Food was rationed also. Mom and I traded stamps. My family did their own butchering on the farm so they didnít need the meat stamps She gave me their meat stamps and I gave mom my sugar stamps. My room mates had lived in town so their families didnít have the opportunity to get extra meat stamps so it all worked out well.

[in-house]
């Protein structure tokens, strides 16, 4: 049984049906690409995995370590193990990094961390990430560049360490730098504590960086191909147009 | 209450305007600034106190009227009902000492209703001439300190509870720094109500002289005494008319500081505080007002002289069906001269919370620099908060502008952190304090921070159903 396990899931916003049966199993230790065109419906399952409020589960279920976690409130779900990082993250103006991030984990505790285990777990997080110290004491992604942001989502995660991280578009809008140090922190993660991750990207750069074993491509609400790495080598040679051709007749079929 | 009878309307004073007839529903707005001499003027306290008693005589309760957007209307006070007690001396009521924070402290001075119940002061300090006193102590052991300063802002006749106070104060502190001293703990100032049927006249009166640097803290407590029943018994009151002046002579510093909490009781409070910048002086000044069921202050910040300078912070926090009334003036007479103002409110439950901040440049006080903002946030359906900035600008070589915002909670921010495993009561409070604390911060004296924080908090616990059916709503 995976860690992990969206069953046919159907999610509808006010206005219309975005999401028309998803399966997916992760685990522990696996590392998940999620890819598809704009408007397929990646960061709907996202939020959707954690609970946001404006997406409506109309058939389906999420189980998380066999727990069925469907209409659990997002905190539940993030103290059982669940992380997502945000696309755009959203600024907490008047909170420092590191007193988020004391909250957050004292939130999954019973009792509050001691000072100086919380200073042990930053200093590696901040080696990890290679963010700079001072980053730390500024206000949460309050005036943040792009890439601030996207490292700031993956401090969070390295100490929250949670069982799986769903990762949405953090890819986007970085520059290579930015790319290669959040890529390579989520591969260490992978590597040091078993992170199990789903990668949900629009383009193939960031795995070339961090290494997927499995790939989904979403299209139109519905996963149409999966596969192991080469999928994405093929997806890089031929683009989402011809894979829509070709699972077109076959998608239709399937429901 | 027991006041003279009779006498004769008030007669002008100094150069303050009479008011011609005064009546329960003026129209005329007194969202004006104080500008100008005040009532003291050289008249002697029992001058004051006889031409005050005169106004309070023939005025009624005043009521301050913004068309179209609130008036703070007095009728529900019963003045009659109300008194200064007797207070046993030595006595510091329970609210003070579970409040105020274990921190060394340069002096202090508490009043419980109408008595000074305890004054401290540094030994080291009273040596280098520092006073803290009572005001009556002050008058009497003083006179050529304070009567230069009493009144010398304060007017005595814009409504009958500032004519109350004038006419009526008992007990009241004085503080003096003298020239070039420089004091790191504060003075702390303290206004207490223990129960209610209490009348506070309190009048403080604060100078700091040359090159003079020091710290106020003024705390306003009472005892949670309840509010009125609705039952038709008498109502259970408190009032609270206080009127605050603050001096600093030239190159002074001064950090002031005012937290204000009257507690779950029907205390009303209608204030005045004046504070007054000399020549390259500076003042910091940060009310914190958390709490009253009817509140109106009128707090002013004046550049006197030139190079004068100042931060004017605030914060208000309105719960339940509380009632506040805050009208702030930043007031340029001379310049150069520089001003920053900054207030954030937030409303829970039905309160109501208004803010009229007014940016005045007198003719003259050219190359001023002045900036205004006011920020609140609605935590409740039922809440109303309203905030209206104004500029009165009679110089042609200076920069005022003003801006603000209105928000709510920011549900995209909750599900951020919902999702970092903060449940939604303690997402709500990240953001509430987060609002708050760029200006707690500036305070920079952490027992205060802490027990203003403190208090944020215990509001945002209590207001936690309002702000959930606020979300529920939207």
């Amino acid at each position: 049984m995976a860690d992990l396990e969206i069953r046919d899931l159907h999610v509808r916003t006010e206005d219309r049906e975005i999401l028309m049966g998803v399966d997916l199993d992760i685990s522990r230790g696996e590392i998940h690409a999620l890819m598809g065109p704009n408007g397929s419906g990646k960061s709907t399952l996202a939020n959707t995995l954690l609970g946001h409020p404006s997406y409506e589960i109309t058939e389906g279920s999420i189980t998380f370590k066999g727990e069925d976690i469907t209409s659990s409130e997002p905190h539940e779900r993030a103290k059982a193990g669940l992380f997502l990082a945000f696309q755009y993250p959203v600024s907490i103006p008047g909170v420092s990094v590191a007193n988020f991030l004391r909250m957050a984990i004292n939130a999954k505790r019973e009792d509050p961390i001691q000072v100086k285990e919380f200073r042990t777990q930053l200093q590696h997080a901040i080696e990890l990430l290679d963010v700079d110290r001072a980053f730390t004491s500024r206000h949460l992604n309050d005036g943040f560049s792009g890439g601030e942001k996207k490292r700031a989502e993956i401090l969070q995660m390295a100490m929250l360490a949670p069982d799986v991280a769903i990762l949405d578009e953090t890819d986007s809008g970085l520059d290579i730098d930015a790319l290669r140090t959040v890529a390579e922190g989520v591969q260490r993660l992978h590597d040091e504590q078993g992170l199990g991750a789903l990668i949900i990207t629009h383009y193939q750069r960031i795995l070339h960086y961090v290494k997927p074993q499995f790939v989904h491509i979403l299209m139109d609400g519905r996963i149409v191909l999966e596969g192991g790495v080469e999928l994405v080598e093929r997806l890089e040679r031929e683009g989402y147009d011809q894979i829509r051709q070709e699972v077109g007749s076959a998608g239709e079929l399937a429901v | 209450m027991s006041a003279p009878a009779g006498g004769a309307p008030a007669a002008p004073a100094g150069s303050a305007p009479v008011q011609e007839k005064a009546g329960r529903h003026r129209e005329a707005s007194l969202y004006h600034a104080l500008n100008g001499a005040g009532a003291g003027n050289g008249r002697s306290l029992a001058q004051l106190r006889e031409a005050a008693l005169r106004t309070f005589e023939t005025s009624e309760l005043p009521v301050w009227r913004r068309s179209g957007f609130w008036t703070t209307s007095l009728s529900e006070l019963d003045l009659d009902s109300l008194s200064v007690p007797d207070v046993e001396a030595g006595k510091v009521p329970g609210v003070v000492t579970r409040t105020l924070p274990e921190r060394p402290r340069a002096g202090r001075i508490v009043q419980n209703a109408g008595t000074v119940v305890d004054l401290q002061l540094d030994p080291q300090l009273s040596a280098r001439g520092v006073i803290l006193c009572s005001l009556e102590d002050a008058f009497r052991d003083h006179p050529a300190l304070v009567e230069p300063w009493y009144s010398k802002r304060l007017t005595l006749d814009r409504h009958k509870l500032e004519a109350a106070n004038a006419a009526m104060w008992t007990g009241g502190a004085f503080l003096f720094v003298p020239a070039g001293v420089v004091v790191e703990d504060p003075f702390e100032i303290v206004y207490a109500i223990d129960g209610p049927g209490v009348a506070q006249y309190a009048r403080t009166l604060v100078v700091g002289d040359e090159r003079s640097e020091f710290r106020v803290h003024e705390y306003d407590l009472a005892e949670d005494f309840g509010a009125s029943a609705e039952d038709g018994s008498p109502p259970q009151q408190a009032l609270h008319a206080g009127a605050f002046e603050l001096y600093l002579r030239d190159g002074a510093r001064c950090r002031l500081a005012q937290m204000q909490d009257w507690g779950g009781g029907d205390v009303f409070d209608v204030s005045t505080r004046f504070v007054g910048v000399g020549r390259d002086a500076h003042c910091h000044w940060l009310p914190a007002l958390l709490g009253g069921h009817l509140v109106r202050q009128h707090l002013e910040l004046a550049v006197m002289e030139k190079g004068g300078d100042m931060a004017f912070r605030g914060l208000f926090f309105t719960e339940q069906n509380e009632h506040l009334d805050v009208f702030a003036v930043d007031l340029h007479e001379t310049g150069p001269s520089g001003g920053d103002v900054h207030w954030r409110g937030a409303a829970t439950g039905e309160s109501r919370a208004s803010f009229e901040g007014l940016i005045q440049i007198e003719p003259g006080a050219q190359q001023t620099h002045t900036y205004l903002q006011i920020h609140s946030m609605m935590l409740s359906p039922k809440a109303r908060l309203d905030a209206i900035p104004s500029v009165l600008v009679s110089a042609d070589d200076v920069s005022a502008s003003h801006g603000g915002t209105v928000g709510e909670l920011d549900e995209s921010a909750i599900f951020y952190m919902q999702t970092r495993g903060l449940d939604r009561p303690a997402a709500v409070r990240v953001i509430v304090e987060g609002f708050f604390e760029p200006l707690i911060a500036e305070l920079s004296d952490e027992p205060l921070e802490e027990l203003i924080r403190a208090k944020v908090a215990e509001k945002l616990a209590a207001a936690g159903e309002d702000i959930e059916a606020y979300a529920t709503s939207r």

I was living in this apartment when my friend Pat Wempe came to visit. She went to Kansas City to find work and found a job as a secretary for the president of the Price Candy company. One weekend she came to Topeka to spend the weekend with me. We had a good time reminiscing about our classmates and wondering what they were doing. We knew that most of the guys were in the armed forces and that most of the girls went to Kansas City but a couple of the girls went to Wichita to work as ďRosie the RiveterĒ in a defense department for the government making airplanes. On Saturday night we took a bus and went downtown to a movie. Pat took a bus back to Kansas City on Sunday. she always wrote a note to let me know she got back home Ok but I didnít hear from her and wondered why.. We didnít use the phone to communicate very much back then because the phone was only used for important messages like births, marriages etc. About ten days after her visit her sister called to tell me that Pat had gone to the hospital two days after her visit to Topeka. They did everything they could but she didnít survive. She died of meningitis. She was such a good friend and I was devastated.